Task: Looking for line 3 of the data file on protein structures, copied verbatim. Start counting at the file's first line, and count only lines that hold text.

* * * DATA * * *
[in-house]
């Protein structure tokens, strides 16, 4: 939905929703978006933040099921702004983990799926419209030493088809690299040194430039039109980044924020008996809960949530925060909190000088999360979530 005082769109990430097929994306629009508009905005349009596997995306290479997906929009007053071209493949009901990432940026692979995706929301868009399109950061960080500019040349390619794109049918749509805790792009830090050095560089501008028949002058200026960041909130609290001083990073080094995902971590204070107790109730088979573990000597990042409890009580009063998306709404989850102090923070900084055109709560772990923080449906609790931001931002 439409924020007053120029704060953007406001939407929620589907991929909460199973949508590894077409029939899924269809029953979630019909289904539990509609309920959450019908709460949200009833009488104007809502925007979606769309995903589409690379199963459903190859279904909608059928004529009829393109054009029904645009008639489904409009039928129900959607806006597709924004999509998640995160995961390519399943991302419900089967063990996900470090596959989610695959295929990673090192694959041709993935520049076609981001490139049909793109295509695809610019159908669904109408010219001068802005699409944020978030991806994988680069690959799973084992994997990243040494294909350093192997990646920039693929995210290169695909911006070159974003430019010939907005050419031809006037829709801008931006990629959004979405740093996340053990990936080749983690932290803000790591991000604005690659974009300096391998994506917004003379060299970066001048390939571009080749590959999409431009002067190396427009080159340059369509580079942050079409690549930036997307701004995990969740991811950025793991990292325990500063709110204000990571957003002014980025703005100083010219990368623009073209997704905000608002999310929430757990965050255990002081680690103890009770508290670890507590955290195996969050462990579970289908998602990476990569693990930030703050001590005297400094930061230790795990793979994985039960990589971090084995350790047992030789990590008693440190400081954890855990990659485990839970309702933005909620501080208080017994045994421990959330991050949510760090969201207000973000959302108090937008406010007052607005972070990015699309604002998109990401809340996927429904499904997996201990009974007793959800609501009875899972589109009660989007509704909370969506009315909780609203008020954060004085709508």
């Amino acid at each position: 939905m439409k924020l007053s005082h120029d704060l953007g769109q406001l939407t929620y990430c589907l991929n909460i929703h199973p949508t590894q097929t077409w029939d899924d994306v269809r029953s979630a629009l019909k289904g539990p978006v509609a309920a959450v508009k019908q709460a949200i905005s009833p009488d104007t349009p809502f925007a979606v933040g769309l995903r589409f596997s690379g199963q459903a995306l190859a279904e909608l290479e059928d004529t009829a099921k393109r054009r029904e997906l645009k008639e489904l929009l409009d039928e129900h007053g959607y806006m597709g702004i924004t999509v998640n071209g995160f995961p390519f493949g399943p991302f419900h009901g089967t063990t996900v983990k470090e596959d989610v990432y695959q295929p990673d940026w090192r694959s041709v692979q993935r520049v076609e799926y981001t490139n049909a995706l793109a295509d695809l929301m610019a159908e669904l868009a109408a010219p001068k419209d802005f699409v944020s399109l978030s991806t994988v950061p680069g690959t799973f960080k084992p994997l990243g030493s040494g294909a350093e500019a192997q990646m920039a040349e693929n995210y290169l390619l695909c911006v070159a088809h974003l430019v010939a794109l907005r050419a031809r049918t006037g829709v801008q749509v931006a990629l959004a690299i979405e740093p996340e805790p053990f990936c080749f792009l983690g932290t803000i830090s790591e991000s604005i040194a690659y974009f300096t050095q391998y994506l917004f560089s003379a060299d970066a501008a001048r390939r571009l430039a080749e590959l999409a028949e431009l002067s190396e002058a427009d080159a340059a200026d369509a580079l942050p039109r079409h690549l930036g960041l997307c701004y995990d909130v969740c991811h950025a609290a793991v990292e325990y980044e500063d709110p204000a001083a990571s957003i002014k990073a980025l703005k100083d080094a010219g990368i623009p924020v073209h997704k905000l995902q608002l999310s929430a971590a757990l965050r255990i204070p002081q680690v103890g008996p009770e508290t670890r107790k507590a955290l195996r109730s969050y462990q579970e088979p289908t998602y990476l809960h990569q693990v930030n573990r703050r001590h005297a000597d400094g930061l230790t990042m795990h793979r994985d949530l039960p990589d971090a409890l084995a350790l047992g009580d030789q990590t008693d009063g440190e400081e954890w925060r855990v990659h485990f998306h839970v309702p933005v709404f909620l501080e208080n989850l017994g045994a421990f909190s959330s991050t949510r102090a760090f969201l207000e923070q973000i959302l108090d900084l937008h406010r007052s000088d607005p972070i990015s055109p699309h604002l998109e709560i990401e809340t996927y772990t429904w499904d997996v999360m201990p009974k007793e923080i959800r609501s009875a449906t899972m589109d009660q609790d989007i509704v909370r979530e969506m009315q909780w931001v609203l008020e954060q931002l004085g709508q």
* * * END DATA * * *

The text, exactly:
């Amino acid at each position: 939905m439409k924020l007053s005082h120029d704060l953007g769109q406001l939407t929620y990430c589907l991929n909460i929703h199973p949508t590894q097929t077409w029939d899924d994306v269809r029953s979630a629009l019909k289904g539990p978006v509609a309920a959450v508009k019908q709460a949200i905005s009833p009488d104007t349009p809502f925007a979606v933040g769309l995903r589409f596997s690379g199963q459903a995306l190859a279904e909608l290479e059928d004529t009829a099921k393109r054009r029904e997906l645009k008639e489904l929009l409009d039928e129900h007053g959607y806006m597709g702004i924004t999509v998640n071209g995160f995961p390519f493949g399943p991302f419900h009901g089967t063990t996900v983990k470090e596959d989610v990432y695959q295929p990673d940026w090192r694959s041709v692979q993935r520049v076609e799926y981001t490139n049909a995706l793109a295509d695809l929301m610019a159908e669904l868009a109408a010219p001068k419209d802005f699409v944020s399109l978030s991806t994988v950061p680069g690959t799973f960080k084992p994997l990243g030493s040494g294909a350093e500019a192997q990646m920039a040349e693929n995210y290169l390619l695909c911006v070159a088809h974003l430019v010939a794109l907005r050419a031809r049918t006037g829709v801008q749509v931006a990629l959004a690299i979405e740093p996340e805790p053990f990936c080749f792009l983690g932290t803000i830090s790591e991000s604005i040194a690659y974009f300096t050095q391998y994506l917004f560089s003379a060299d970066a501008a001048r390939r571009l430039a080749e590959l999409a028949e431009l002067s190396e002058a427009d080159a340059a200026d369509a580079l942050p039109r079409h690549l930036g960041l997307c701004y995990d909130v969740c991811h950025a609290a793991v990292e325990y980044e500063d709110p204000a001083a990571s957003i002014k990073a980025l703005k100083d080094a010219g990368i623009p924020v073209h997704k905000l995902q608002l999310s929430a971590a757990l965050r255990i204070p002081q680690v103890g008996p009770e508290t670890r107790k507590a955290l195996r109730s969050y462990q579970e088979p289908t998602y990476l809960h990569q693990v930030n573990r703050r001590h005297a000597d400094g930061l230790t990042m795990h793979r994985d949530l039960p990589d971090a409890l084995a350790l047992g009580d030789q990590t008693d009063g440190e400081e954890w925060r855990v990659h485990f998306h839970v309702p933005v709404f909620l501080e208080n989850l017994g045994a421990f909190s959330s991050t949510r102090a760090f969201l207000e923070q973000i959302l108090d900084l937008h406010r007052s000088d607005p972070i990015s055109p699309h604002l998109e709560i990401e809340t996927y772990t429904w499904d997996v999360m201990p009974k007793e923080i959800r609501s009875a449906t899972m589109d009660q609790d989007i509704v909370r979530e969506m009315q909780w931001v609203l008020e954060q931002l004085g709508q």